American Indians In Film: How They Became Mythical Beings Of The Hollywood Western

carrollscholars.legacy.contextkey11104507
carrollscholars.legacy.itemurlhttps://scholars.carroll.edu/sociology_theses/13
carrollscholars.object.degreeBachelor's
carrollscholars.object.departmentSociology & Anthropology
carrollscholars.object.disciplinesFilm and Media Studies; History; Social History; Sociology
carrollscholars.object.seasonSpring
dc.contributor.advisorMurphy Fox
dc.contributor.advisorRon Stottlemyer
dc.contributor.advisorMarilyn Grant
dc.contributor.authorMcGill, Jana
dc.date.accessioned2020-04-30T10:45:12Z
dc.date.available2020-04-30T10:45:12Z
dc.date.embargo12/31/1899 0:00
dc.date.issued2000-04-01
dc.description.abstractRather than depict American Indians as they historically were and now are—a people whose worldview encompasses social, cultural, political, religious, and economic systems that rival, influence, and often transcend the Euroamerican worldview, Hollywood recast them to fit the mold forged by European philosophy and literature and refired by American literary genres. "The Indian became a genuine American symbol," contends essayist Ted Jojola, "whose distorted origins are attributed to the folklore of Christopher Columbus when he 'discovered the 'New World.' Since then the film industry, or Hollywood, has never allowed Native Americans to forget it. The Hollywood Indian is a mythological being who exists nowhere but within the fertile imagination of its movie actors, producers, and directors" (12).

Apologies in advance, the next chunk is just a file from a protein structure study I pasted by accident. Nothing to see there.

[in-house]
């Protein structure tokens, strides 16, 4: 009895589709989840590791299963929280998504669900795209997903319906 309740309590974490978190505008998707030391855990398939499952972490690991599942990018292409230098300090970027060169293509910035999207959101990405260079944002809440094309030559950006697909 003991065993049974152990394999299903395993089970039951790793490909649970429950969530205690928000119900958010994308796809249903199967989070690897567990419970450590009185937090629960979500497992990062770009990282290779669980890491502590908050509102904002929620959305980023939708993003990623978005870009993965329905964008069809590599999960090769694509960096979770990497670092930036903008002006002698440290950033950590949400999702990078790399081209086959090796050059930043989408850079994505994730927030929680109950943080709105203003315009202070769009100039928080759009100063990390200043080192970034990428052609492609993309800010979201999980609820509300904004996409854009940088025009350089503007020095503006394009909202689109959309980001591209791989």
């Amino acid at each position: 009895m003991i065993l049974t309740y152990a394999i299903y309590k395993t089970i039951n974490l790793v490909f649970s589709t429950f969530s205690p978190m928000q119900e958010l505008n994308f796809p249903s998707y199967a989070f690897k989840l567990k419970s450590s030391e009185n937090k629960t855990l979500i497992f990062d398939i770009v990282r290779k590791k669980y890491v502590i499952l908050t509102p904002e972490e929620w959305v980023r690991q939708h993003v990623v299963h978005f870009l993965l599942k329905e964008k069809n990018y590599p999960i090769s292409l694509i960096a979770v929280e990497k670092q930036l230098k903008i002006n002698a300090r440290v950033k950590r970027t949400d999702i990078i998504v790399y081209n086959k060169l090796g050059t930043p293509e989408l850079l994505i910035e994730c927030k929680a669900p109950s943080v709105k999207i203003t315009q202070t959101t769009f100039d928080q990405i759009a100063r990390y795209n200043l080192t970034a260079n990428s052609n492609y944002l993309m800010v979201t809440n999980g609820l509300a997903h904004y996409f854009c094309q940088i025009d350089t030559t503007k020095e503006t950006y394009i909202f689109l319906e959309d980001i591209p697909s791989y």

dc.identifier.urihttps://scholars.carroll.edu/handle/20.500.12647/6986
dc.subjectAmerican Indian, Native American, Film, Movies, Depiction
dc.titleAmerican Indians In Film: How They Became Mythical Beings Of The Hollywood Western
dc.typethesis
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